When the Best-laid Schemes Gang Agley

Eric Postal, MD

When things are not what you expected.

I mentioned, not long ago, that my role in teleradiology was changing a bit. In exchange for taking on a big chunk of often-nonemergent cases that nobody else wanted (mostly X-rays), I would be able to work during the daytime, rather than continue an intermittently-nocturnal existence.

There have been multiple paraphrases, but Helmuth von Moltke is evidently the original source of the sentiment: “No operation extends with any certainty beyond the first encounter with the main body of the enemy.” In other words, no matter how clever your plan A might be, you’re asking for trouble by not having a plan B. (C, D, and E probably aren’t bad ideas either.)

The A-plan, in my case, was that my move to daytime work would occur after several months of behind-the-scenes prep. For those not in the teleradiology or locums world, this might not be intuitive, but changing workloads is not quite as easy as it might be in a hospital department or private practice. In those circumstances, if it’s decided that you’re suddenly going to be the near-exclusive X-ray reader, pretty much all you need to do is have the XR cases shunted to you from your colleagues’ worklists (or film-bins, God forbid).

In telerad, when the cases are coming from dozens or hundreds of facilities in a bunch of different states, there’s the extra matter of getting the XR-workhorse licensed and credentialed in all of the relevant places. That takes time. There’s also a bit of error-prone forecasting in terms of how much work will be coming from each site, making sure all contracted facilities have proper coverage (both the nighttime sites the dayhawk is about to leave, and the daytime sites the rad is covering when he happens to have a day-or week-off). Plus a gazillion other factors, foreseeable and un-, give or take a zillion.

All of which means that it probably wasn’t the most improbable set of circumstances when I signed in to my first week of dayshifts…and my worklist was something of a ghost town.[[{"type":"media","view_mode":"media_crop","fid":"38473","attributes":{"alt":"","class":"media-image media-image-right","id":"media_crop_9922488312904","media_crop_h":"0","media_crop_image_style":"-1","media_crop_instance":"3819","media_crop_rotate":"0","media_crop_scale_h":"0","media_crop_scale_w":"0","media_crop_w":"0","media_crop_x":"0","media_crop_y":"0","style":"height: 200px; width: 200px; border-width: 0px; border-style: solid; margin: 1px; float: right;","title":"©Huza/Shutterstock.com","typeof":"foaf:Image"}}]]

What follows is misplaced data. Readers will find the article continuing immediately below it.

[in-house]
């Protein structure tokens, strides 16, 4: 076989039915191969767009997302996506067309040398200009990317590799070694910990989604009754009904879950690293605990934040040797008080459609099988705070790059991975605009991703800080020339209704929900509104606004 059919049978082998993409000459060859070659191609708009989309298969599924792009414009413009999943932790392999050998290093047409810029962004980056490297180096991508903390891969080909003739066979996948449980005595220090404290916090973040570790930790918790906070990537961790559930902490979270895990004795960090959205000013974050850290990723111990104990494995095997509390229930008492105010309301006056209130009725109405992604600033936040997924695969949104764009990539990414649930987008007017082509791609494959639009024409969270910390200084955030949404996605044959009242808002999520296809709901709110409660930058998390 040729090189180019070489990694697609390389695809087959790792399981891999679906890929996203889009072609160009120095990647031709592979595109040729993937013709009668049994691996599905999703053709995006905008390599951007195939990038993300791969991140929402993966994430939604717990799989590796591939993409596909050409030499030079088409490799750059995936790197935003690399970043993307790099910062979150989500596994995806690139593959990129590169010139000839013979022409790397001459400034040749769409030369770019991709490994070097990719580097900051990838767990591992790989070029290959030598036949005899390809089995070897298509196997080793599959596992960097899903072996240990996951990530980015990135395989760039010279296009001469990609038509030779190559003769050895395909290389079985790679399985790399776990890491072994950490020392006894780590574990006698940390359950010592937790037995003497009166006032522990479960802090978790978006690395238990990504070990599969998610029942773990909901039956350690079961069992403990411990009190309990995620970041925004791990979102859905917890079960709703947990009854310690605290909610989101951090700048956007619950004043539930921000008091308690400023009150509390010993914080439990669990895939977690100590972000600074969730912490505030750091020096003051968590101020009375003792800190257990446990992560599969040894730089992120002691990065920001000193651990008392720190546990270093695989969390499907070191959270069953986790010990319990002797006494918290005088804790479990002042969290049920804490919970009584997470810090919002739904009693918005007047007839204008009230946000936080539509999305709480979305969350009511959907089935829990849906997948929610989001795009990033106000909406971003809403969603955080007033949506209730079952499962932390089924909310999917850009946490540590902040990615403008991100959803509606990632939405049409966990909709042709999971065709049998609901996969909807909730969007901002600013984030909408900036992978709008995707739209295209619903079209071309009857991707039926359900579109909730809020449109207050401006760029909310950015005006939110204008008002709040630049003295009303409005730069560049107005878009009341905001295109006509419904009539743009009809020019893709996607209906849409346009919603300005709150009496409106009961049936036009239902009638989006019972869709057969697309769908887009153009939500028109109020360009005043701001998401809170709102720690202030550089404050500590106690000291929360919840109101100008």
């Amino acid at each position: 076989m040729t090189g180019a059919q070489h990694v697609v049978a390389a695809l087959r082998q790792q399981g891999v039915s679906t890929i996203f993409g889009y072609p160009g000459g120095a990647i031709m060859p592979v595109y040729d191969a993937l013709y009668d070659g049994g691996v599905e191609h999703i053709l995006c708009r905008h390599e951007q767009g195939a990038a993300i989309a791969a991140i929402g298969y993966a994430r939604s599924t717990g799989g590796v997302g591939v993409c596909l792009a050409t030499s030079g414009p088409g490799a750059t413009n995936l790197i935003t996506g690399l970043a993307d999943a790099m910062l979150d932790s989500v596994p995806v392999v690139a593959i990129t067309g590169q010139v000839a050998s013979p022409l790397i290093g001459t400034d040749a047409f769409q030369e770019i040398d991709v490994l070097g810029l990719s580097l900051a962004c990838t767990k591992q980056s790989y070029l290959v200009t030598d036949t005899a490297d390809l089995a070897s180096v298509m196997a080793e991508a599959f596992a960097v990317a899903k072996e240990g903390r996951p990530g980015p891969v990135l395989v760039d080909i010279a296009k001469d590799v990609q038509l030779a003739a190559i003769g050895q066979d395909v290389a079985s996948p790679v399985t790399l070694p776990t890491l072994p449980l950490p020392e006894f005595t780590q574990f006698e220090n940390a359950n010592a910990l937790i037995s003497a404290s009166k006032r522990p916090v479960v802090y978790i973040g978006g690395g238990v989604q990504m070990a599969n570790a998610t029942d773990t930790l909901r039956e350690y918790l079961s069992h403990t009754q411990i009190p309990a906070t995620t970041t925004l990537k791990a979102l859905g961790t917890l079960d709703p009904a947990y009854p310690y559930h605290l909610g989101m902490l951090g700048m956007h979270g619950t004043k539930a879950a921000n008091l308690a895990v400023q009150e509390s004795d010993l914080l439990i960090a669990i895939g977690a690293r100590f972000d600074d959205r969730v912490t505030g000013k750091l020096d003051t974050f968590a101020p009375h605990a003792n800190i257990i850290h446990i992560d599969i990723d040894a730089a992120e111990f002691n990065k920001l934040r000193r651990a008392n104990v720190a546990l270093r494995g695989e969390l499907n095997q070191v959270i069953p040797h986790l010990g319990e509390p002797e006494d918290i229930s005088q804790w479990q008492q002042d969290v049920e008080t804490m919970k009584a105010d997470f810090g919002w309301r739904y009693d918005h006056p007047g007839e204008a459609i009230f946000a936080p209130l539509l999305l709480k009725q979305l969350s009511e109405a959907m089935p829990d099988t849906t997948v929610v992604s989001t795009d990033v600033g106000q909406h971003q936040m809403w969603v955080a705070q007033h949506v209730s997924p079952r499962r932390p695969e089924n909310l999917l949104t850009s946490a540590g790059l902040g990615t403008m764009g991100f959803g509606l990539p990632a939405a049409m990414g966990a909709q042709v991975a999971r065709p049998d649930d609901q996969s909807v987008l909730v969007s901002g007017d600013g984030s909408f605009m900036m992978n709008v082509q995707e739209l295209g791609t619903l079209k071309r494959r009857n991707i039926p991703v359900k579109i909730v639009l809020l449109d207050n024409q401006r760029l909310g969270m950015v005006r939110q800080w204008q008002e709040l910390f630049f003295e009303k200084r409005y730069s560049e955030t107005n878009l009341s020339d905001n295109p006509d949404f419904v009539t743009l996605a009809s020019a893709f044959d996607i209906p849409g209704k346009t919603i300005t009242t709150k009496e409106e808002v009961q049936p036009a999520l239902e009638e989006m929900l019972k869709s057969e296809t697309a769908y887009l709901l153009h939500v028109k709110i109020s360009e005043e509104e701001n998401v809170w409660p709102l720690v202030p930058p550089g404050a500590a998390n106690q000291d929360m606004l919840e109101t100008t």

Again, this might not be something non-teleradiologists envision as problematic. If you are getting a negotiated compensation-package for being at your post and completing the work that comes your way, a lack of work for a minute, hour, or day might seem like a good thing. You are getting paid in exchange for just sitting there while you twiddle your thumbs, check your Facebook, and phone up friends to chew the fat.

When you’re a telerad, though, or in any work environment that bases your compensation on what you produce, this is a problem. If, like me, you have gotten accustomed to always having available work on your list, spend the barest-minimum time on breaks for snacks, coffee, etc., and now find yourself doing nothing with half your worktime…you’re facing the prospect of your next paycheck being half what it had been. Anxiogenic, if you were counting on your usual income for little things like paying your mortgage. There was also the behavioral psychology element that, after about 3.5 years of working in telerad, I had come to enjoy the feeling of being as productive as I could be. Sitting idle felt like a huge waste of time.

So, trying to contain my mounting anxiety lest it become panic, I reached out to the medical leadership at vRad. As with any company, telerad, other health care, or just about any organization counting on productive employees (or independent contractors, in my case), they could have done any number of things in response. Happily, they chose to ride to my rescue…and my next column will delve into how and why.